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The future of hops – a graphic prediction

The Barth Report, hops 2015

There went my Friday morning. No time to read hundreds thousands of tweets hypothesizing about the implications of the Duvel Moortgat/Firestone Walker deal. The Barth Report for 2014-2015 is available to download, and to print, because the best way to make sense of all the information included about hops it is to underline the key passages using different color pens.

Some of the news isn’t as newsy in the past. These days, the US June acreage report gets quickly publicized and dissected and the Barth-Haas Group, the world’s largest hop broker, issues a similar world update even before its annual report is out. But this is the one published since the nineteenth century, with reports going back to 1909 available online. Each year it collects statistics about the businesses of brewing and hops everywhere, and over time that provides important context.

Meanwhile, the cover (pictured above) says something about right now. “A Firework of Hop Varieties” occupies the space at the end of the report reserved to look at current issues (for instance, organic hop farming in the 2010-2011 report). Depending how deeply you have already descended into the hops rabbit hole this could look very 2012 to you, but for many in the beer world it is still uncharted territory:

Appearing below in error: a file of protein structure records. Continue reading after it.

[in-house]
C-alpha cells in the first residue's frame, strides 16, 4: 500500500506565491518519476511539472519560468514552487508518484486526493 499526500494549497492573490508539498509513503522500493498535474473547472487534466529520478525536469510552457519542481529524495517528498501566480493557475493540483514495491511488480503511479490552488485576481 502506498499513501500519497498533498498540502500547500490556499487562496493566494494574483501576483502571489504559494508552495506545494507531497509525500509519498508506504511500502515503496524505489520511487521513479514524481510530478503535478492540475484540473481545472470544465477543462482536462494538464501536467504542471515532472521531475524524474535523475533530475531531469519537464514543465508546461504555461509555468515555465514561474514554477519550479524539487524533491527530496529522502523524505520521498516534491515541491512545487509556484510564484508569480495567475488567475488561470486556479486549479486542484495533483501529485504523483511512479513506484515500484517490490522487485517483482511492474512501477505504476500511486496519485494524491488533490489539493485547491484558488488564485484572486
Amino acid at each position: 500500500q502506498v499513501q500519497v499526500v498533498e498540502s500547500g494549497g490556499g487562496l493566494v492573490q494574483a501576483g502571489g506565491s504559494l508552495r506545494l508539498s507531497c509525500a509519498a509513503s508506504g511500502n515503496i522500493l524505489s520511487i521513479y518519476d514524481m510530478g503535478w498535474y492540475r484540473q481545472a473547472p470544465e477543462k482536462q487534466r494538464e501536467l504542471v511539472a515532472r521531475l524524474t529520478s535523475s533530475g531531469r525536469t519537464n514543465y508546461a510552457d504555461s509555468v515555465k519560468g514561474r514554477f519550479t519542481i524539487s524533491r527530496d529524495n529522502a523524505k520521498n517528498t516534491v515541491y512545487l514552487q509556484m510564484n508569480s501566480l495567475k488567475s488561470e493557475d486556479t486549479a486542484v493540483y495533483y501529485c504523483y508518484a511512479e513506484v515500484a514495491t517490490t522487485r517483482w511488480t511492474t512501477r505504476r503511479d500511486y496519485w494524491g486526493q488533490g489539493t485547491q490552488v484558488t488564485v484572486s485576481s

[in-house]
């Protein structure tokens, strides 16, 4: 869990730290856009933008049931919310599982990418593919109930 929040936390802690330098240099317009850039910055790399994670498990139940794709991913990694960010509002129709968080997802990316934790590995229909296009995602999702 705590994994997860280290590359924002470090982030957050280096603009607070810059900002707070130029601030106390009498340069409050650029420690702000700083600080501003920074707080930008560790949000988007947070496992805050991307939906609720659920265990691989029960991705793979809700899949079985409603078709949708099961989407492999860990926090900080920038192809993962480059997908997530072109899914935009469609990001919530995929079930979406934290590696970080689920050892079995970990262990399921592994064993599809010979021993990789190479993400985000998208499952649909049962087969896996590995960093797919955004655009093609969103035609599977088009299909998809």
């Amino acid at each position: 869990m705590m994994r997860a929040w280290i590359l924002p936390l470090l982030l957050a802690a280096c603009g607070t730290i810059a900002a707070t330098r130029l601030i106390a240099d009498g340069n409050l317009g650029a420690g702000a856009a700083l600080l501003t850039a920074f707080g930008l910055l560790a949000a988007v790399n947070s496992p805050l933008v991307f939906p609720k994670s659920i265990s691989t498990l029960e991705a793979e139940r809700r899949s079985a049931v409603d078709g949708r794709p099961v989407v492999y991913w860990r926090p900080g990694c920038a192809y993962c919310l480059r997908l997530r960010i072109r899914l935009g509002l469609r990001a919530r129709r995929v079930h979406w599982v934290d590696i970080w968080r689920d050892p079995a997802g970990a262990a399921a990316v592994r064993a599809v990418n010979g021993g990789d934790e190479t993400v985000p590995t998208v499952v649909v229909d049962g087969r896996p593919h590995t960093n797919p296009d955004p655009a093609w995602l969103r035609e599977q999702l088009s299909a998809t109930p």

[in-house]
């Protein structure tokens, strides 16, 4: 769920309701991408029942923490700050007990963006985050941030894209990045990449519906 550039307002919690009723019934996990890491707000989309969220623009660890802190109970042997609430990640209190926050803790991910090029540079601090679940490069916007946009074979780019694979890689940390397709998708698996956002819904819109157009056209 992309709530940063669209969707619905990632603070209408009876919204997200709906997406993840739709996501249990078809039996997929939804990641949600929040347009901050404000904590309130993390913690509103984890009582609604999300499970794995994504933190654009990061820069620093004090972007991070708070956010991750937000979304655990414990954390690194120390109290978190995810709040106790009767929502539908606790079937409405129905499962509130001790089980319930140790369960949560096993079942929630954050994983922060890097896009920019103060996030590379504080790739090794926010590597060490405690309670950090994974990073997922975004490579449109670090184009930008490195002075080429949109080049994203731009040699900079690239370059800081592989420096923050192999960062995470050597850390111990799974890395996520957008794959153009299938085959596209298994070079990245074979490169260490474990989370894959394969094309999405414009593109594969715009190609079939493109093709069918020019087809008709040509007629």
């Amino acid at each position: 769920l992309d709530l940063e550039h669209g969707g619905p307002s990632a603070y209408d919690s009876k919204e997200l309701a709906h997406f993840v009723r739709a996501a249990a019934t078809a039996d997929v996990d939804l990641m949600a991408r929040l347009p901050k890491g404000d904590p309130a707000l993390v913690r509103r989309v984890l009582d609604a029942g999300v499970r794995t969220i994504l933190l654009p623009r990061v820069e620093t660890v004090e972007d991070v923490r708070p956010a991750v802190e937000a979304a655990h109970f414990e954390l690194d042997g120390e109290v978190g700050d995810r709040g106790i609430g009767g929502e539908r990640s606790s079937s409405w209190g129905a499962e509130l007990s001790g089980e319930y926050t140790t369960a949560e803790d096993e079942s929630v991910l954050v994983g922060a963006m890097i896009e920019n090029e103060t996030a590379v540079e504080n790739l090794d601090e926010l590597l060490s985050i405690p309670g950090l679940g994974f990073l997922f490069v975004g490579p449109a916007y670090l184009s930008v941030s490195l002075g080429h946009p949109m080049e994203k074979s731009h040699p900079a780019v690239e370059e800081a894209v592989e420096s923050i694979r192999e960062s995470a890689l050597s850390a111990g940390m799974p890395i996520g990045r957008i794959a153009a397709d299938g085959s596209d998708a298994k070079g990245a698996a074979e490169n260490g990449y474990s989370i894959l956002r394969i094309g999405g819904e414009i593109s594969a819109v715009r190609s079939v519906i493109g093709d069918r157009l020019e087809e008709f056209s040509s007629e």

“From a state of insignificance in regard to taste and appreciated mostly for their bitterness, hops have worked their way to the gustatory core of most craft beer recipes. Today, brewers exchange opinions on the sensory impressions of a wide range of hop varieties in a depth and with emotions which until recently only wine connoisseurs were known. Demand for new hop varieties is showing no sign of abating and is inspiring hop breeders all over the world. Regardless of the time-consuming process of traditional hop breeding (8 – 10 years until a new variety is ready for the market), in the past five years, many new hop varieties have been brought to market at shorter intervals. A common feature of virtually all the new varieties is that they are able to offer particularly sought-after fruity notes.”

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